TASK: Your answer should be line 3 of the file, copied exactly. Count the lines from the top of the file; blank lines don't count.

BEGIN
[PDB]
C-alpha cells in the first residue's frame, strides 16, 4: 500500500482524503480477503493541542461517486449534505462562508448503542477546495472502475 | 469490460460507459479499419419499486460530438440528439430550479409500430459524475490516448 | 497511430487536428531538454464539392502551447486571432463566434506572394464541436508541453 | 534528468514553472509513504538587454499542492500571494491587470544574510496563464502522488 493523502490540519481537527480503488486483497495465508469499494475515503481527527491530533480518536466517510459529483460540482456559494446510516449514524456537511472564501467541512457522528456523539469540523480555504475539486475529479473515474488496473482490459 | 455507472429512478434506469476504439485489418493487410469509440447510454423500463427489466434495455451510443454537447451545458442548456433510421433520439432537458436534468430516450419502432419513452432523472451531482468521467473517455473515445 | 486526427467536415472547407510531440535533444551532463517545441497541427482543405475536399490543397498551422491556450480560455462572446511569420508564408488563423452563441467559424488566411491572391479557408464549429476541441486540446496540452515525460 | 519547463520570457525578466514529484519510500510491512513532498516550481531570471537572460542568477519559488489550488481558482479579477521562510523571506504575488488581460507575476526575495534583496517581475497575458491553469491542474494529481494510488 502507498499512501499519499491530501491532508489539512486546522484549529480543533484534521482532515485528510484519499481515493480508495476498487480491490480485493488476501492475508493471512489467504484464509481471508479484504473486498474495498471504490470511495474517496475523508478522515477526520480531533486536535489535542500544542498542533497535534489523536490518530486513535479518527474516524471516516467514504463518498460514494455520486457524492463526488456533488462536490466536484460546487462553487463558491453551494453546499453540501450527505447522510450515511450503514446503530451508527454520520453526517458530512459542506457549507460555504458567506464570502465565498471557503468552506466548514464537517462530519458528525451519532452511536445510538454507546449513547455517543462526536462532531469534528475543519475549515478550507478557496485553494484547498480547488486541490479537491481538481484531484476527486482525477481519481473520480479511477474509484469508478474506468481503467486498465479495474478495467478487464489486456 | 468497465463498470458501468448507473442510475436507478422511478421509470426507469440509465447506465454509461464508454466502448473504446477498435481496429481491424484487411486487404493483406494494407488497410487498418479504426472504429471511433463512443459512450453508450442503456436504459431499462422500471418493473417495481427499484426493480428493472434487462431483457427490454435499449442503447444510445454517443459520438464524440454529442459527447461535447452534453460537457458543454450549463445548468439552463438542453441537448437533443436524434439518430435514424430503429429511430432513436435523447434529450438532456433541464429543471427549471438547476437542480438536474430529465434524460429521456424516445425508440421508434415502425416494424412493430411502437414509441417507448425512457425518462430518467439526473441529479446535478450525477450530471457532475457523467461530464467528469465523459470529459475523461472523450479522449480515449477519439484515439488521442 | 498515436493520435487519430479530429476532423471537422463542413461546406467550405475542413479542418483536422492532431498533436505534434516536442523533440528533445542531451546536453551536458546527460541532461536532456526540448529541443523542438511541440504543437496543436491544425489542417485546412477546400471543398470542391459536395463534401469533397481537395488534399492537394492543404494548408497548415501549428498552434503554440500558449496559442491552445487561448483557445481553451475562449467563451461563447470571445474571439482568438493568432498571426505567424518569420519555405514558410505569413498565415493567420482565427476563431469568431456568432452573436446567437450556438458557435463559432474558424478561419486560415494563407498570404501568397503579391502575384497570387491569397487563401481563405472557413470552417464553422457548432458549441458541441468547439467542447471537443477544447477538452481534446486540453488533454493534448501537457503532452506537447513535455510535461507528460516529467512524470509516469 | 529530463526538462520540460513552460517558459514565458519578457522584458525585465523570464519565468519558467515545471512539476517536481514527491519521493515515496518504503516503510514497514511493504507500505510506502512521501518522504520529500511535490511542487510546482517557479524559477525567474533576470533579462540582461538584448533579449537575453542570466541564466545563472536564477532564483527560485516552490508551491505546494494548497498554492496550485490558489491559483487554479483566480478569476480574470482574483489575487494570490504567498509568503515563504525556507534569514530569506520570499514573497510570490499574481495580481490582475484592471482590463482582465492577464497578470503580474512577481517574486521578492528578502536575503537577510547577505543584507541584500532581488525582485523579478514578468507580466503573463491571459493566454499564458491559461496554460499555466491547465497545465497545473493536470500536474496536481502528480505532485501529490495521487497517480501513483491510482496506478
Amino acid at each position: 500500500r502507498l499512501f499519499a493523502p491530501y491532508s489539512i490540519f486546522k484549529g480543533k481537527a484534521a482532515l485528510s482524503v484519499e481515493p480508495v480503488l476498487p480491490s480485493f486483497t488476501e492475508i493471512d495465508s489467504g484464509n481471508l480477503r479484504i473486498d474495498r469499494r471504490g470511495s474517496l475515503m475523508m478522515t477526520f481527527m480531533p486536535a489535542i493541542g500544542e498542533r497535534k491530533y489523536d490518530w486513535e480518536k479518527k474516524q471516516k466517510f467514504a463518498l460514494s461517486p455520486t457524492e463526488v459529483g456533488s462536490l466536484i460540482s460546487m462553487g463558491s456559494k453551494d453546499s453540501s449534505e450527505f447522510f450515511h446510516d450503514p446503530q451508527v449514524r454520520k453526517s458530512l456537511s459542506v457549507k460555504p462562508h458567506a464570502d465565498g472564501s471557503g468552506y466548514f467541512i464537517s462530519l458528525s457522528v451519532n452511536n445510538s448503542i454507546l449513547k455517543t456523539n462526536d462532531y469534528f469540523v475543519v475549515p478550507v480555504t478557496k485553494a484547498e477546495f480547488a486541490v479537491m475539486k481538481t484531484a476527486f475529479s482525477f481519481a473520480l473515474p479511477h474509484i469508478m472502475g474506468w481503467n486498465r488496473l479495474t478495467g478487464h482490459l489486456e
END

Amino acid at each position: 500500500r502507498l499512501f499519499a493523502p491530501y491532508s489539512i490540519f486546522k484549529g480543533k481537527a484534521a482532515l485528510s482524503v484519499e481515493p480508495v480503488l476498487p480491490s480485493f486483497t488476501e492475508i493471512d495465508s489467504g484464509n481471508l480477503r479484504i473486498d474495498r469499494r471504490g470511495s474517496l475515503m475523508m478522515t477526520f481527527m480531533p486536535a489535542i493541542g500544542e498542533r497535534k491530533y489523536d490518530w486513535e480518536k479518527k474516524q471516516k466517510f467514504a463518498l460514494s461517486p455520486t457524492e463526488v459529483g456533488s462536490l466536484i460540482s460546487m462553487g463558491s456559494k453551494d453546499s453540501s449534505e450527505f447522510f450515511h446510516d450503514p446503530q451508527v449514524r454520520k453526517s458530512l456537511s459542506v457549507k460555504p462562508h458567506a464570502d465565498g472564501s471557503g468552506y466548514f467541512i464537517s462530519l458528525s457522528v451519532n452511536n445510538s448503542i454507546l449513547k455517543t456523539n462526536d462532531y469534528f469540523v475543519v475549515p478550507v480555504t478557496k485553494a484547498e477546495f480547488a486541490v479537491m475539486k481538481t484531484a476527486f475529479s482525477f481519481a473520480l473515474p479511477h474509484i469508478m472502475g474506468w481503467n486498465r488496473l479495474t478495467g478487464h482490459l489486456e